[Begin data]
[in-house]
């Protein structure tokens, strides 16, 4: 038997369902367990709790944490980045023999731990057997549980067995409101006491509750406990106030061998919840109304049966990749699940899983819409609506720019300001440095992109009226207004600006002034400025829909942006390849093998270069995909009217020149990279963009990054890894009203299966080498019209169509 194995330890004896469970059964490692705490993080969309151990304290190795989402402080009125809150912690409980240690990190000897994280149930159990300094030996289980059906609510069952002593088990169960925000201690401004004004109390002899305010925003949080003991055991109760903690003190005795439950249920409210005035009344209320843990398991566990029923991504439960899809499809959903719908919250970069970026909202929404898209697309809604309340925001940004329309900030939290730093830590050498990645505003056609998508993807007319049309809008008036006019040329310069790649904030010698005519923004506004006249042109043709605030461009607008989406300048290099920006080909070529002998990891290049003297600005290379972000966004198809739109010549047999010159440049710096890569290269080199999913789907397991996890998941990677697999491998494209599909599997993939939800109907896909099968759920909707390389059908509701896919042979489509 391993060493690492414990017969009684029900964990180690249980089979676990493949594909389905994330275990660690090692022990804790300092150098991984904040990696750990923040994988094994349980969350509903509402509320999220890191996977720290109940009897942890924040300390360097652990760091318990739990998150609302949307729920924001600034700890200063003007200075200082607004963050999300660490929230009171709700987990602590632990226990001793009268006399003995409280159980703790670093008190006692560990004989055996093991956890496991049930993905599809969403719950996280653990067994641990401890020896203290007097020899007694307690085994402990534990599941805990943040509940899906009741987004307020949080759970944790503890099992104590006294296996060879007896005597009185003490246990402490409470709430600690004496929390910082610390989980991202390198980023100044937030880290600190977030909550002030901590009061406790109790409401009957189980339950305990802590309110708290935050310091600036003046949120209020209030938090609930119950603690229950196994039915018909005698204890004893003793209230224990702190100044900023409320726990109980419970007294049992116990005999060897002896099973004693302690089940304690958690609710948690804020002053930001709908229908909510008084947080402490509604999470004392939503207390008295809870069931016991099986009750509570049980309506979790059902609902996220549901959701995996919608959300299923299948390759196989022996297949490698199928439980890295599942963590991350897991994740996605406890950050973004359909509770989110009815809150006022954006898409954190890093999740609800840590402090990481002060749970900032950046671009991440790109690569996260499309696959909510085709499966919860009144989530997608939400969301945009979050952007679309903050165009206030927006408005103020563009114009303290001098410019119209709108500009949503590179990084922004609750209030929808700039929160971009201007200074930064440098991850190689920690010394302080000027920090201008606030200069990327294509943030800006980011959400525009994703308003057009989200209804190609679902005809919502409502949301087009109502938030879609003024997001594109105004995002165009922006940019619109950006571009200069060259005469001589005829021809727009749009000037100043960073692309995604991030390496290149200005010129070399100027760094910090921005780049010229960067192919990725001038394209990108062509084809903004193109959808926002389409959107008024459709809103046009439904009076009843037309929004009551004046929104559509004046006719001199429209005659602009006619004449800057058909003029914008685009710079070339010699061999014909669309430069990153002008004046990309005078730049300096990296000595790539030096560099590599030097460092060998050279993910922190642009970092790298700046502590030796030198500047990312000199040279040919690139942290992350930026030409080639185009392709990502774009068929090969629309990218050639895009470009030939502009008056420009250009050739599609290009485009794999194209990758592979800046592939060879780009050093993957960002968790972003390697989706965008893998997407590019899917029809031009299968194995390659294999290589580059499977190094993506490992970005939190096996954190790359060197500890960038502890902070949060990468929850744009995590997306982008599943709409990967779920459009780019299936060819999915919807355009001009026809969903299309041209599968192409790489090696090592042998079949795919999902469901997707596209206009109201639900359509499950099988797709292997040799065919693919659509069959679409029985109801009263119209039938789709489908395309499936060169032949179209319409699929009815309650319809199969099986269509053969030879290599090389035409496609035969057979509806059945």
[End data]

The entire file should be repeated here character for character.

[in-house]
């Protein structure tokens, strides 16, 4: 038997369902367990709790944490980045023999731990057997549980067995409101006491509750406990106030061998919840109304049966990749699940899983819409609506720019300001440095992109009226207004600006002034400025829909942006390849093998270069995909009217020149990279963009990054890894009203299966080498019209169509 194995330890004896469970059964490692705490993080969309151990304290190795989402402080009125809150912690409980240690990190000897994280149930159990300094030996289980059906609510069952002593088990169960925000201690401004004004109390002899305010925003949080003991055991109760903690003190005795439950249920409210005035009344209320843990398991566990029923991504439960899809499809959903719908919250970069970026909202929404898209697309809604309340925001940004329309900030939290730093830590050498990645505003056609998508993807007319049309809008008036006019040329310069790649904030010698005519923004506004006249042109043709605030461009607008989406300048290099920006080909070529002998990891290049003297600005290379972000966004198809739109010549047999010159440049710096890569290269080199999913789907397991996890998941990677697999491998494209599909599997993939939800109907896909099968759920909707390389059908509701896919042979489509 391993060493690492414990017969009684029900964990180690249980089979676990493949594909389905994330275990660690090692022990804790300092150098991984904040990696750990923040994988094994349980969350509903509402509320999220890191996977720290109940009897942890924040300390360097652990760091318990739990998150609302949307729920924001600034700890200063003007200075200082607004963050999300660490929230009171709700987990602590632990226990001793009268006399003995409280159980703790670093008190006692560990004989055996093991956890496991049930993905599809969403719950996280653990067994641990401890020896203290007097020899007694307690085994402990534990599941805990943040509940899906009741987004307020949080759970944790503890099992104590006294296996060879007896005597009185003490246990402490409470709430600690004496929390910082610390989980991202390198980023100044937030880290600190977030909550002030901590009061406790109790409401009957189980339950305990802590309110708290935050310091600036003046949120209020209030938090609930119950603690229950196994039915018909005698204890004893003793209230224990702190100044900023409320726990109980419970007294049992116990005999060897002896099973004693302690089940304690958690609710948690804020002053930001709908229908909510008084947080402490509604999470004392939503207390008295809870069931016991099986009750509570049980309506979790059902609902996220549901959701995996919608959300299923299948390759196989022996297949490698199928439980890295599942963590991350897991994740996605406890950050973004359909509770989110009815809150006022954006898409954190890093999740609800840590402090990481002060749970900032950046671009991440790109690569996260499309696959909510085709499966919860009144989530997608939400969301945009979050952007679309903050165009206030927006408005103020563009114009303290001098410019119209709108500009949503590179990084922004609750209030929808700039929160971009201007200074930064440098991850190689920690010394302080000027920090201008606030200069990327294509943030800006980011959400525009994703308003057009989200209804190609679902005809919502409502949301087009109502938030879609003024997001594109105004995002165009922006940019619109950006571009200069060259005469001589005829021809727009749009000037100043960073692309995604991030390496290149200005010129070399100027760094910090921005780049010229960067192919990725001038394209990108062509084809903004193109959808926002389409959107008024459709809103046009439904009076009843037309929004009551004046929104559509004046006719001199429209005659602009006619004449800057058909003029914008685009710079070339010699061999014909669309430069990153002008004046990309005078730049300096990296000595790539030096560099590599030097460092060998050279993910922190642009970092790298700046502590030796030198500047990312000199040279040919690139942290992350930026030409080639185009392709990502774009068929090969629309990218050639895009470009030939502009008056420009250009050739599609290009485009794999194209990758592979800046592939060879780009050093993957960002968790972003390697989706965008893998997407590019899917029809031009299968194995390659294999290589580059499977190094993506490992970005939190096996954190790359060197500890960038502890902070949060990468929850744009995590997306982008599943709409990967779920459009780019299936060819999915919807355009001009026809969903299309041209599968192409790489090696090592042998079949795919999902469901997707596209206009109201639900359509499950099988797709292997040799065919693919659509069959679409029985109801009263119209039938789709489908395309499936060169032949179209319409699929009815309650319809199969099986269509053969030879290599090389035409496609035969057979509806059945």